As for his personal life, the Miseses were in deadly danger for much of the four weeks they traveled to the US, and when they arrived, they had neither family to greet them nor any of their belongings, which had been shipped separately. They moved from from one small hotel to another, with only savings to live on, and no teaching position.

He had already completed his masterworks — The Theory of Money and Credit; Nation, State, and Economy; Socialism; Epistemological Problems; Liberalism, and Nationalökonomie — but they were known mostly in a Europe that no longer existed in 1940. Two had been translated into English, but circulated mainly in British academic circles.

Most tellingly, the intellectual tide had turned against him, with the rise of socialism in Europe and Keynesian-style New Deal planning in the US.

Mises’s realization that he had been a historian of decline comes two-thirds into his book, after he has told of case after case of a danger that presented themselves, his warning, and the final result, usually contrary to his recommendation.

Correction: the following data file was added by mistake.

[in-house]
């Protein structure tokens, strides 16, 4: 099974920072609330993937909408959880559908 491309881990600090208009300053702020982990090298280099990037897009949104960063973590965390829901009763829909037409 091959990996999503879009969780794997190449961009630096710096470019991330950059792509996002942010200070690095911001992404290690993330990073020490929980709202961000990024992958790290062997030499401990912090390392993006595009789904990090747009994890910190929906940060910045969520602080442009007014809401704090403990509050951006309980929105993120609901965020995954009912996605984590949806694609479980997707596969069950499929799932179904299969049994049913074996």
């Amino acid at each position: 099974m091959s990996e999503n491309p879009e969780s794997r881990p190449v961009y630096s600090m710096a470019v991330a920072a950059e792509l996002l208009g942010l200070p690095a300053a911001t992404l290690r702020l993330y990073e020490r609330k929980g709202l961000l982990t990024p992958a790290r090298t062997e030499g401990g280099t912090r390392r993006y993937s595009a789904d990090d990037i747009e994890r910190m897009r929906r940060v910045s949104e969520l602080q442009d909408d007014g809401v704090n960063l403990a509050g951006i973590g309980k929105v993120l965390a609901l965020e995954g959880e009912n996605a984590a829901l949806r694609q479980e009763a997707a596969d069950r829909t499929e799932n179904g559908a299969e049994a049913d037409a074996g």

Crucially, Mises did recognize that he had played an important role in preventing the communization of Austria and in ending the Austrian inflation before it reached Weimar proportions.

But he had no illusions about the limits of his own power to change the direction of history. No intellectual working alone can guarantee a certain path. Ideas can sway history, but there is no certainty that good ideas will prevail over bad ones. No matter where you looked in 1940, bad ideas were triumphant, while good ones were seemingly discredited, and crushed by the force of events.

Mises also understood that he was a member of the second generation of European liberals to be faced with events so ghastly that no 18th century liberal would have ever predicted them. Boundless hope was integral to the classical liberal worldview, and it was carried over in the mindset of the Vienna economists, including to Carl Menger in his youth.